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Captain James Cook (1728-1729) and John Webber (1751-1793)

Captain James Cook (1728-1729) and John Webber (1751-1793)

A Voyage to the Pacific Ocean. Undertaken, by the Command of his Majesty, for making Discoveries in the Northern Hemisphere to determine The Position and Extent of the West Side of North America; its Distance from Asia; and the Practicability of a Northern Passage to Europe . . . In Three Volumes. Vol I and II written by Captain James Cook, F.R.S. Vol. III by Captain James King, LL.D.  and F.R.S. 

London, 1784.


Chronicling the greatest of all eighteenth-century explorations, these splendid engravings from volume three of a first edition set of Captain Cook’s A Voyage to the Pacific Oceanpictorially document this famous adventurer’s amazing journey.  For the first time, they presented to the world scientific and ethnographic data, pictorial representations, and cartographic discoveries of the Pacific from its northern reaches to its southern extremities.   Cook's fateful third voyage was a search for the Northwest Passage, during which he was killed by the once friendly natives of Hawaii, and thus the third volume of his celebrated work was started by him and completed by Captain James King.

On July 12th 1776, Captain Cook’s third voyage began with the Resolution leaving England and its partner ship the Discovery behind.  The Discovery’s unfortunate Captain Clerke had been imprisoned for debt, after agreeing to act as guarantor for the payment of his brother’s arrears, and it took two weeks to secure his release. The two ships were later to be reunited at Cape Town, South Africa.  While Cook sailed under the direction of the Royal Navy, he had volunteered rather than been requested to complete the mission.  The Admiralty was reluctant to burden him with the exertions of yet another dangerous journey and thus Captain Cook resolved to offer his services. 

This voyage was different to his previous two, however.  Britain was at war as its American colonies fought for their own sovereignty.  The Declaration of Independence had been signed on 4 July, just eight days before the Resolution sailed, and the already perilous journey was now also in danger of capture from American pirates ready to hold the vessels hostage on their voyage home.  It is notable that Benjamin Franklin, American Minister to the court of France, wrote a letter requesting free passage for Cook, as a mark of respect for the man himself and also in recognition of the importance of the journey’s mission.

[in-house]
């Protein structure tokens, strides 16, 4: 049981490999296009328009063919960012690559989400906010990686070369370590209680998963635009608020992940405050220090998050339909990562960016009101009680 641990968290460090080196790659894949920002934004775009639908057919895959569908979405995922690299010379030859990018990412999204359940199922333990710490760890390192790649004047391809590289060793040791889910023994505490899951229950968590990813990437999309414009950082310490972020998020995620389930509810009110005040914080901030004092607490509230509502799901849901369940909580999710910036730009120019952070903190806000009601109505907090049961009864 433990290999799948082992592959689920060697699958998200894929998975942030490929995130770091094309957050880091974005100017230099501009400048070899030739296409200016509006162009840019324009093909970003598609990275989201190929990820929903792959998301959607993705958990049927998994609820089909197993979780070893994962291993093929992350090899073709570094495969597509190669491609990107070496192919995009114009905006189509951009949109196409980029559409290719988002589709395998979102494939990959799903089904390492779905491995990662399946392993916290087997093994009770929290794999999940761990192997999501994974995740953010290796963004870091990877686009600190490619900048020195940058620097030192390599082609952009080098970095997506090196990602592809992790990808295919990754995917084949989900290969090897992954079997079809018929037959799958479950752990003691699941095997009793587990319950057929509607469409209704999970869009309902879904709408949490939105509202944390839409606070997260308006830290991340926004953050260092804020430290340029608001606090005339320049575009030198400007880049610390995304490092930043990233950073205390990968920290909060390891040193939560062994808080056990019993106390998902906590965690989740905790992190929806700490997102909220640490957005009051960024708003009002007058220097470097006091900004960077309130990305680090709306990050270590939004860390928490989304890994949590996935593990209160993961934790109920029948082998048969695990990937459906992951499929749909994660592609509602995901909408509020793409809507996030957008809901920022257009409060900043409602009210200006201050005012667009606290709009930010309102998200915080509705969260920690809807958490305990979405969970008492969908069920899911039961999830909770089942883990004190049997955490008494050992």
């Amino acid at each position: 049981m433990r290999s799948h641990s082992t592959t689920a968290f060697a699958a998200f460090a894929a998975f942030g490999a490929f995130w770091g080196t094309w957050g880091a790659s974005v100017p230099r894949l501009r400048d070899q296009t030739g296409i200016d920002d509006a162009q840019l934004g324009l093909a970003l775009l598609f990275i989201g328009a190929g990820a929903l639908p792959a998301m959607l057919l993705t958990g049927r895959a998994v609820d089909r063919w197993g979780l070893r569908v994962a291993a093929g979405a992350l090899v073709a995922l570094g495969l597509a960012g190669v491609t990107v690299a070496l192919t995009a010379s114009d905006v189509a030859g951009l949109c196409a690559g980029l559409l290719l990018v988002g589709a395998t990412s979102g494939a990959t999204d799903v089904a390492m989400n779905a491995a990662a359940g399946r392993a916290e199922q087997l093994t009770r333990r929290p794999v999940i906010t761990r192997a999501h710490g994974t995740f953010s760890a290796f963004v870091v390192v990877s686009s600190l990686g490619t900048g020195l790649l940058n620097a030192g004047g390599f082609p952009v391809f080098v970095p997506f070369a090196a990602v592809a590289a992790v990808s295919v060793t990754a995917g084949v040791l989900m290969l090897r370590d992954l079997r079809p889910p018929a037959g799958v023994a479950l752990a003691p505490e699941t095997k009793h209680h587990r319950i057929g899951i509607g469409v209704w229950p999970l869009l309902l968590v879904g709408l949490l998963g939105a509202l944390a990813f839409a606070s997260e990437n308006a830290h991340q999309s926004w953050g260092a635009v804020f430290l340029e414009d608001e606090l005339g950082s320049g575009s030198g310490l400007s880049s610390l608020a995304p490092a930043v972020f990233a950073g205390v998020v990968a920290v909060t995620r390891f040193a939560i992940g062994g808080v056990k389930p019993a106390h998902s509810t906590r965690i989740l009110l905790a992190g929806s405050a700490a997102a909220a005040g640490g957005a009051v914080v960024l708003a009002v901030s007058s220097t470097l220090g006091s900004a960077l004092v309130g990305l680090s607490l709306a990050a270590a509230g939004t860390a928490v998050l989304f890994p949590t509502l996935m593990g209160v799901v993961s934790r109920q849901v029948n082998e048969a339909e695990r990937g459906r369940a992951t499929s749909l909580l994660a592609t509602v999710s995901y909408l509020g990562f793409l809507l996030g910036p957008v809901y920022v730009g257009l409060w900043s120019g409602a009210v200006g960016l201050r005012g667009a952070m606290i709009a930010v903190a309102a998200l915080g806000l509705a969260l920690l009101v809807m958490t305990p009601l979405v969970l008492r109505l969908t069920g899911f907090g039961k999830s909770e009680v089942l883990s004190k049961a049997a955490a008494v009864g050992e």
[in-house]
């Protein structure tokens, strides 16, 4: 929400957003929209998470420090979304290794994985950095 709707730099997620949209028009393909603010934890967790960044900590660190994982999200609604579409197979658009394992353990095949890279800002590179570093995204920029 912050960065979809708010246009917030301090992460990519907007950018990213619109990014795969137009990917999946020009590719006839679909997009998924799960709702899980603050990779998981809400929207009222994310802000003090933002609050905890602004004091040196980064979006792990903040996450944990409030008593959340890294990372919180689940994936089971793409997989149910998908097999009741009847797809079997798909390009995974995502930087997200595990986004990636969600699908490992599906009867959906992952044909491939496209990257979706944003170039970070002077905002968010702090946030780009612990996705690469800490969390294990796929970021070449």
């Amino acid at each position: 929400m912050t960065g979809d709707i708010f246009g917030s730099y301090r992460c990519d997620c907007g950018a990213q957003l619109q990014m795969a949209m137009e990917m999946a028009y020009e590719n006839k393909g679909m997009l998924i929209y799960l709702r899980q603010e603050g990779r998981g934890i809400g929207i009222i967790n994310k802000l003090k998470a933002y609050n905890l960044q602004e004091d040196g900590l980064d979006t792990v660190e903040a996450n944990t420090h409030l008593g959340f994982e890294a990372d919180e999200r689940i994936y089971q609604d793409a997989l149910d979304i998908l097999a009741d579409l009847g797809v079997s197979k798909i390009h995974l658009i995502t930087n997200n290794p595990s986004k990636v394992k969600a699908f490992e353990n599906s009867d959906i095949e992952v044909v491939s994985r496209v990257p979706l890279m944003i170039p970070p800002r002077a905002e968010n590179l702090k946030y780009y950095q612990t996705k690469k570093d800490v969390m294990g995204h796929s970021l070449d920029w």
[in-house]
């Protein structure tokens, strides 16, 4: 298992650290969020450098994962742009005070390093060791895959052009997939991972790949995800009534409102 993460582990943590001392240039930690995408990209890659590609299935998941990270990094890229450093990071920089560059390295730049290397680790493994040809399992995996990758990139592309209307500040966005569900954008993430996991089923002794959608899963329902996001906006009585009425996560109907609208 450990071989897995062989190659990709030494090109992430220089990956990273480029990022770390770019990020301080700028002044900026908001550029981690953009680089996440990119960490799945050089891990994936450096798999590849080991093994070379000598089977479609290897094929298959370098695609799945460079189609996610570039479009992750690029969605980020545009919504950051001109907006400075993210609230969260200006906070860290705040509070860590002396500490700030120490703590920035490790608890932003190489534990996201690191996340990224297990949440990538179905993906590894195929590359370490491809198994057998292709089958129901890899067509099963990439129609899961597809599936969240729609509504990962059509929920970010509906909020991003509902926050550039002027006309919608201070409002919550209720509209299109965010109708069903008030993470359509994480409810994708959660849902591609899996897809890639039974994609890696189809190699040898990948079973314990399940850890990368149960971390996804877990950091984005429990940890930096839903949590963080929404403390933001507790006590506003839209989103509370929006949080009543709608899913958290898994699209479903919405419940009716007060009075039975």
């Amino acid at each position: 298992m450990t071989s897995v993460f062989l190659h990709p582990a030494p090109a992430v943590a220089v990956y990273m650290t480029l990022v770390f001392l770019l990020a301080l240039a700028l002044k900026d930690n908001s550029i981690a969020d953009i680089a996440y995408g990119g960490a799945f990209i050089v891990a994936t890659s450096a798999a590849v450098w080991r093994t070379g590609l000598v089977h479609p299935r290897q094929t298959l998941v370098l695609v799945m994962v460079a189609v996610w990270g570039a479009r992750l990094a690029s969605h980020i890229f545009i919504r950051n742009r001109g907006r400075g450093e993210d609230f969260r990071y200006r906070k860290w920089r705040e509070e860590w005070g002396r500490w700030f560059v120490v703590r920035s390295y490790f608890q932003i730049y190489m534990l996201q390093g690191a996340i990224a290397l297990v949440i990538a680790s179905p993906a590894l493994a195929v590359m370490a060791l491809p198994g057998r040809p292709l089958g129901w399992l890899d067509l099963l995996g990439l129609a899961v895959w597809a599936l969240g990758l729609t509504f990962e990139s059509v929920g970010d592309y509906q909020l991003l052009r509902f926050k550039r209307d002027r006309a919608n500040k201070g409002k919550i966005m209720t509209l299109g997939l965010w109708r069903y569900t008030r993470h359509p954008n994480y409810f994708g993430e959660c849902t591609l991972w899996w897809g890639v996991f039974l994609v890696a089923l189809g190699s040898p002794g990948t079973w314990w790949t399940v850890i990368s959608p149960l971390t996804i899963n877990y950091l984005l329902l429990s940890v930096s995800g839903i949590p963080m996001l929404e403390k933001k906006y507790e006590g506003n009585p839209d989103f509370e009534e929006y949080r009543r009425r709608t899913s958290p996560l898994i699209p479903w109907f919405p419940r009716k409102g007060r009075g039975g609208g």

Notably, that mission was primarily navigation and exploration of a Northwest Passage and not scientific and anthropological study, which is remarkable when study of the engravings is made. The maps were drawn by Lieutenant Henry Roberts, under the direction of Cook, and in the General Chart the Captain’s three voyages are charted.  In a letter dated 18 May 1784, Robert’s wrote: “Soon after our departure from England, I was instructed by Captain Cook to complete a map of the world as a general chart, from the best materials he was in possession of for that purpose; and before his death this business was in a great measure accomplished. . . “

The superb copper-engraved prints were made from the drawings of the young Swiss artist, John Webber.  The 24-year-old painter had been educated in Berne and Paris and came to the attention of the Admiralty after exhibiting a portrait of his brother at the Royal Academy exhibition of 1776.  His figure drawing is the most accomplished of images presented in Cook’s publication, but he was also able to interpret the mass of the landscape and details of the flora and animal life.  Moreover, his drawings of ceremonies and spectacles witnessed by the sailors capture the sense of wonder they must have experienced and no doubt were greatly responsible for the success of the publication.